Common therapies reduce depression in diabetics, study finds

(Medical Xpress)—People living with diabetes may be able to reduce the risk of developing depression and other mood disorders by including a common medication in the management of their condition.

The major 12-year study based on a Taiwanese cohort has shown the onset of diabetes increases the risk of , mainly depression, by more than two and a half times.

However the study, by researchers from Monash University and the National Health Research Institutes, Taiwan also found when metformin is included in the treatment of diabetes, the incidence of mood disorders was reduced by more than 50 per cent.

Metformin is the most commonly used medication for type 2 diabetes. Taken orally, it helps control .

Lead author, Emeritus Professor Mark Wahlqvist from Monash University's Department of Epidemiology and Preventive Medicine and the Monash Asia Institute, said the increasing prevalence of diabetes is revealing complications beyond the well-known ones affecting the cardiovascular system, the eyes, and feet.

"In earlier research we found that dementia and Parkinson's disease, the most common forms of known neurodegenerative disease, are more likely after the onset of diabetes," Professor Wahlqvist said.

"The same appears to be so for mood disorders including all forms of depression. We found depression and diabetes are more likely to occur together than would be expected from their respective separate prevalences."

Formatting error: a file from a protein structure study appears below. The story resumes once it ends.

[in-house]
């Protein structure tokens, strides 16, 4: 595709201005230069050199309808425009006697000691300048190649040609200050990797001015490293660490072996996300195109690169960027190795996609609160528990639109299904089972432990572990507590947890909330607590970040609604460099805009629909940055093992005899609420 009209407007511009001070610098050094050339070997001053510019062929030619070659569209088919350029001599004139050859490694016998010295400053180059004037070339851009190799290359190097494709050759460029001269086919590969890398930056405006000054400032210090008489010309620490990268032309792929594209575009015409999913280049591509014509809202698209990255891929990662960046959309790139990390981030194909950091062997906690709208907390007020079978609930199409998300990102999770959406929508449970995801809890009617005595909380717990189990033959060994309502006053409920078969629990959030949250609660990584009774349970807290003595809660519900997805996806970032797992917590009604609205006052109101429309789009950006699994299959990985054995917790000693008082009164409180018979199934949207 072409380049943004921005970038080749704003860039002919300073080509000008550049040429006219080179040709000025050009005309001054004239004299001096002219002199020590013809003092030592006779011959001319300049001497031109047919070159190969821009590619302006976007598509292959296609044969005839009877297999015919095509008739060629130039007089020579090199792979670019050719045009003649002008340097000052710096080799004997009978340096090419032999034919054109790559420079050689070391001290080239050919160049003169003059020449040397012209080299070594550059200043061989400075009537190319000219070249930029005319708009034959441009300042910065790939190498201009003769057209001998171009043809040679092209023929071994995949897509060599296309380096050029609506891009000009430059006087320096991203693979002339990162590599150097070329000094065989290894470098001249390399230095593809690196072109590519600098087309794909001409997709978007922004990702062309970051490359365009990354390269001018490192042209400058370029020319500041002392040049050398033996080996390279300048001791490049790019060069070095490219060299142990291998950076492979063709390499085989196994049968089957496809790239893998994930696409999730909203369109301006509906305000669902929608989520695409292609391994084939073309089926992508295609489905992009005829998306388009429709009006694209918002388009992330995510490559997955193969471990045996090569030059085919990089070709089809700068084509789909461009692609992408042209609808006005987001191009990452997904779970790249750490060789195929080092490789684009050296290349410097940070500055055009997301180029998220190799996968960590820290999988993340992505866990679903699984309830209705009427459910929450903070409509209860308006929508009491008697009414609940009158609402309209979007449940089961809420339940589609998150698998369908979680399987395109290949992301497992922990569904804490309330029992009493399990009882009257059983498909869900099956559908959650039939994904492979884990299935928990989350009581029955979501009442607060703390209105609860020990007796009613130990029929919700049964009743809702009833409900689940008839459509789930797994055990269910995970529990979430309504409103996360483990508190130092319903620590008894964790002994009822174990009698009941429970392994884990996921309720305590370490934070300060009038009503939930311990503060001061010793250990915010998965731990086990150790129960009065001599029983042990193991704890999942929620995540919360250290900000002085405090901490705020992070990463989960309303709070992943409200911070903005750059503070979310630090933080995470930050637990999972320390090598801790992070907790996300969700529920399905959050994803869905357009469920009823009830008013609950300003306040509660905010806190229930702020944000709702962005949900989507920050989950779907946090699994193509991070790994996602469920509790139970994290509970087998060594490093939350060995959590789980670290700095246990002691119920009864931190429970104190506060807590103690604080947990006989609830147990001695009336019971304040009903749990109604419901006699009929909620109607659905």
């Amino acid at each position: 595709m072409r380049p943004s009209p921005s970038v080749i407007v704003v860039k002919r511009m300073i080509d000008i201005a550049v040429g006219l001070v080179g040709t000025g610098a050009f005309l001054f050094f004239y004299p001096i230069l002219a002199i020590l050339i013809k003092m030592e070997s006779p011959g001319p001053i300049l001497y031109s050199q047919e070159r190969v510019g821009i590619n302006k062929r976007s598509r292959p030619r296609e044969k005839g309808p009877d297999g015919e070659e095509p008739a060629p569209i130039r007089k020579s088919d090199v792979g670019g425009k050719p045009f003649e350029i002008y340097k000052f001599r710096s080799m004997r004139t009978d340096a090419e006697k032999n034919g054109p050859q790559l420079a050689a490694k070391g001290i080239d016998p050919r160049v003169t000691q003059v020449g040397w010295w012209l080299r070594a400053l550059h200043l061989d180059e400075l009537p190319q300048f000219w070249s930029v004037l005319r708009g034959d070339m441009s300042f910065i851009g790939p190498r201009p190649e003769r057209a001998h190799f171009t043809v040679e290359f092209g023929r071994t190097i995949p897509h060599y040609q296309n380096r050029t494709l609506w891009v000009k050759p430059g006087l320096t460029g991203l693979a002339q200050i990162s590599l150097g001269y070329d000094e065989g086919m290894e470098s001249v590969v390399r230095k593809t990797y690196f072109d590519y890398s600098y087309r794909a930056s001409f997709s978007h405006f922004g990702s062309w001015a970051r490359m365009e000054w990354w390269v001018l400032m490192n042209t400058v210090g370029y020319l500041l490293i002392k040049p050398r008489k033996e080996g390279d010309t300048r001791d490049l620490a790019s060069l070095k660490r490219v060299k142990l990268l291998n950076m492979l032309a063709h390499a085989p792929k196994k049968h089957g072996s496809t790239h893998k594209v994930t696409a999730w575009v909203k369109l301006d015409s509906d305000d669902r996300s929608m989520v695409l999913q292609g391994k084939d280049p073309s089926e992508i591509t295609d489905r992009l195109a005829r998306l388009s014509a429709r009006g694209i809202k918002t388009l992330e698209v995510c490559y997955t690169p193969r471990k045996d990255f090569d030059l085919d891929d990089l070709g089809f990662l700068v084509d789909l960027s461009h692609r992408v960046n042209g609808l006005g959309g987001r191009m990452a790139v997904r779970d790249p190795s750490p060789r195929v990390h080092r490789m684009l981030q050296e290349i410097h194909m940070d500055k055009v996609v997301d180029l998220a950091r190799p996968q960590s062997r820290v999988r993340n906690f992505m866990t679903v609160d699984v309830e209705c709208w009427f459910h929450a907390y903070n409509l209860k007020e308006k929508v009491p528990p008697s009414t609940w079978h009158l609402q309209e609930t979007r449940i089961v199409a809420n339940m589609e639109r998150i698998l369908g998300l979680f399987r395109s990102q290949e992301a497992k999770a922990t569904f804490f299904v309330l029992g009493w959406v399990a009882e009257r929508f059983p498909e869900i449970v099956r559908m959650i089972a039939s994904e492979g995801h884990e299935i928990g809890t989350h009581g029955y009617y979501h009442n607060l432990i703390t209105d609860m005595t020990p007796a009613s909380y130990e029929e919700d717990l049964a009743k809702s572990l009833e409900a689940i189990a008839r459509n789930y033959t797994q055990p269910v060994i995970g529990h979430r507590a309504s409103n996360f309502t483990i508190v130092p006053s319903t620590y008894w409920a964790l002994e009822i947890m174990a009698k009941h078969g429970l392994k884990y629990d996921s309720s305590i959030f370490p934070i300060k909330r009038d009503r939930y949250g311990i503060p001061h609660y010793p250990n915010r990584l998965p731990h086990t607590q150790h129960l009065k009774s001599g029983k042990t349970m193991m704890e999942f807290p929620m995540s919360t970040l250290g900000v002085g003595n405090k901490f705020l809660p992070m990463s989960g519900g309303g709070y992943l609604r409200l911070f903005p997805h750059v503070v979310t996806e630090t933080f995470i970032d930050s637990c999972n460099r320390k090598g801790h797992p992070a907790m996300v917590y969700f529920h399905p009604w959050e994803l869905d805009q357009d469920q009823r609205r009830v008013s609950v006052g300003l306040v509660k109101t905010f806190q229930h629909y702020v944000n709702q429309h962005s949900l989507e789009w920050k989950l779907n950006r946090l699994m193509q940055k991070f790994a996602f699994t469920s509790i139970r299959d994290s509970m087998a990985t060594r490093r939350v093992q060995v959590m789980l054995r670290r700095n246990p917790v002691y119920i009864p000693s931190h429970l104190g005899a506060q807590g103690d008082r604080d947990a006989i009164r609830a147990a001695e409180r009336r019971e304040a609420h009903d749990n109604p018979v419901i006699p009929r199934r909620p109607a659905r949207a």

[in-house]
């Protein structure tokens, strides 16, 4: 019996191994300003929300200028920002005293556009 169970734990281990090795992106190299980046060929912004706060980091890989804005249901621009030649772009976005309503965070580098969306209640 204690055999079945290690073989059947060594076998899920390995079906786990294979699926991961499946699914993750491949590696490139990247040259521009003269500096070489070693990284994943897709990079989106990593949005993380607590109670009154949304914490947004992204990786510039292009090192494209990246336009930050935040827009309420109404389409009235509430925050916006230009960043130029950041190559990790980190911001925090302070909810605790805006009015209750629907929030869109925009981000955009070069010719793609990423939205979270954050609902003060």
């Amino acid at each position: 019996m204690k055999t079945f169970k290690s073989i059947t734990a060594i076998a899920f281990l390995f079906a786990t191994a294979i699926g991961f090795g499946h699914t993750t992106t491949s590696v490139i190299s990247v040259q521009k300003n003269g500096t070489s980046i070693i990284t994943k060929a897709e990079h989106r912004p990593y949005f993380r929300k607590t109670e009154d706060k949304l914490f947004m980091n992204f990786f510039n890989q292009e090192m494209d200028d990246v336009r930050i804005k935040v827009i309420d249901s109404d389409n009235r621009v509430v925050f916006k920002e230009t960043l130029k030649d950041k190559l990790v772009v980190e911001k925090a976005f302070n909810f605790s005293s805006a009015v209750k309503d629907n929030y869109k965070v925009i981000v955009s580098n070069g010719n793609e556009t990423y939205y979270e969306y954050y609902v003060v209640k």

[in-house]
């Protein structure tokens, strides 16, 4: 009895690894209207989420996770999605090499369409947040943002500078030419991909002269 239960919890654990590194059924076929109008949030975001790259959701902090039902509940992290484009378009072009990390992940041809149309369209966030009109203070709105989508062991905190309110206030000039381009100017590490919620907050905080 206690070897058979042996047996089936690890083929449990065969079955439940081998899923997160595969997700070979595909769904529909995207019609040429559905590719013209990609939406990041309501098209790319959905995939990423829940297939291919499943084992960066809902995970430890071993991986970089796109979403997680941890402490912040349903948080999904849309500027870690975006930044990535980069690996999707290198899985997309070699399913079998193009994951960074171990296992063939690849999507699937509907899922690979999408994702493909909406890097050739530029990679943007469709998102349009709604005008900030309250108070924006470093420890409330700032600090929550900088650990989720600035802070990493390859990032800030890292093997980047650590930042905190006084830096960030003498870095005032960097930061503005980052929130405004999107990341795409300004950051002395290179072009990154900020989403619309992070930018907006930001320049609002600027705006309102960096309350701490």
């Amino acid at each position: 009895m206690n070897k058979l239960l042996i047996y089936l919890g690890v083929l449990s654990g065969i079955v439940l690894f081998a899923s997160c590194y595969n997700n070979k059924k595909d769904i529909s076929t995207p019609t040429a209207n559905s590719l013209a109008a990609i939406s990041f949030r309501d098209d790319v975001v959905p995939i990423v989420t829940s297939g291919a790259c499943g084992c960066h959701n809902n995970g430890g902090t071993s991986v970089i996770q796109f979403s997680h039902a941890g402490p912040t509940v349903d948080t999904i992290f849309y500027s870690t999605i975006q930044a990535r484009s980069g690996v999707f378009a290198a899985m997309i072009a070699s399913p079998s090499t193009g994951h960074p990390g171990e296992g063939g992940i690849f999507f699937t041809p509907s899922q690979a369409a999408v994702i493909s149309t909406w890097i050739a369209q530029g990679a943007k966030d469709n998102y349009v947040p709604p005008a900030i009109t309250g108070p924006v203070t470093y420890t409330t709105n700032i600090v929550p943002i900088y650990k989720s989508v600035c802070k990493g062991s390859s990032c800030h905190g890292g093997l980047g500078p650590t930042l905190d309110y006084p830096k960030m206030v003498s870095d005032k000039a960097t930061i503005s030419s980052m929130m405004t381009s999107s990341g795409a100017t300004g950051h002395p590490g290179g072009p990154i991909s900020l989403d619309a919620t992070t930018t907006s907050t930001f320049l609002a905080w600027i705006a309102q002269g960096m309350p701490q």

The researchers found the risk of all mood disorders, dementia and Parkinson's disease were reduced by metformin, especially when used with a sulfonylurea drug, commonly used to stimulate the to produce more insulin, as treatment.

"It is possible that neurodegenerative processes are at work in diabetes-associated depression and that the use of metformin may minimise this risk," Professor Wahlqvist said.

"As the global burden of diabetes to health care systems increases, these findings may be relevant to the reduction of mental health complications associated with ."

The findings of this research was published in BioMed Central's open access journal BMC Medicine today.

add to favorites email to friend print save as pdf

Related Stories

Recommended for you

Economic burden of prediabetes up 74 percent over five years

Nov 20, 2014

The economic burden of diabetes in America continues to climb, exceeding more than $322 billion in excess medical costs and lost productivity in 2012, or more than $1,000 for every American, according to a study being published ...

Gynoid fat resists metabolic risks of obesity

Nov 19, 2014

(HealthDay)—The differences in the developmental profiles of upper-body and lower-body fat depots may explain their opposing associations with obesity-related metabolic disease, according to research published ...

Treating diabetes one meal at a time

Nov 19, 2014

Recent estimates project that as many as one in three American adults will have diabetes in 2050. The American Diabetes Association observes November as American Diabetes Month, and this year's theme is America ...

User comments

Please sign in to add a comment. Registration is free, and takes less than a minute. Read more

Click here to reset your password.
Sign in to get notified via email when new comments are made.